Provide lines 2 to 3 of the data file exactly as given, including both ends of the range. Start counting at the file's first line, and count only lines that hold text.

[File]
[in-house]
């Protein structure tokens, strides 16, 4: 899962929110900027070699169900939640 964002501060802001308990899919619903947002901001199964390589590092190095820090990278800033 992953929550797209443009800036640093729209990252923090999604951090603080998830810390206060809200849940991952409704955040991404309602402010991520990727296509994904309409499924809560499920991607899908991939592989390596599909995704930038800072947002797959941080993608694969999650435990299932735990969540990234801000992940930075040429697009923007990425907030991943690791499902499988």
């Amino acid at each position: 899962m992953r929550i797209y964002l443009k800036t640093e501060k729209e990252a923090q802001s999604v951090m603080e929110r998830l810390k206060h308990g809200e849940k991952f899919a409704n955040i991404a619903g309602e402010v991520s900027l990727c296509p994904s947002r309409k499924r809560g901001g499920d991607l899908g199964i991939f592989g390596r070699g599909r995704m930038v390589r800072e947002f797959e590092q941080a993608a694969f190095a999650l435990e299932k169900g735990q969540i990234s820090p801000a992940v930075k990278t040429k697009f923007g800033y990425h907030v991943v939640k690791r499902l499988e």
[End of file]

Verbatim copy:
């Protein structure tokens, strides 16, 4: 899962929110900027070699169900939640 964002501060802001308990899919619903947002901001199964390589590092190095820090990278800033 992953929550797209443009800036640093729209990252923090999604951090603080998830810390206060809200849940991952409704955040991404309602402010991520990727296509994904309409499924809560499920991607899908991939592989390596599909995704930038800072947002797959941080993608694969999650435990299932735990969540990234801000992940930075040429697009923007990425907030991943690791499902499988």
């Amino acid at each position: 899962m992953r929550i797209y964002l443009k800036t640093e501060k729209e990252a923090q802001s999604v951090m603080e929110r998830l810390k206060h308990g809200e849940k991952f899919a409704n955040i991404a619903g309602e402010v991520s900027l990727c296509p994904s947002r309409k499924r809560g901001g499920d991607l899908g199964i991939f592989g390596r070699g599909r995704m930038v390589r800072e947002f797959e590092q941080a993608a694969f190095a999650l435990e299932k169900g735990q969540i990234s820090p801000a992940v930075k990278t040429k697009f923007g800033y990425h907030v991943v939640k690791r499902l499988e």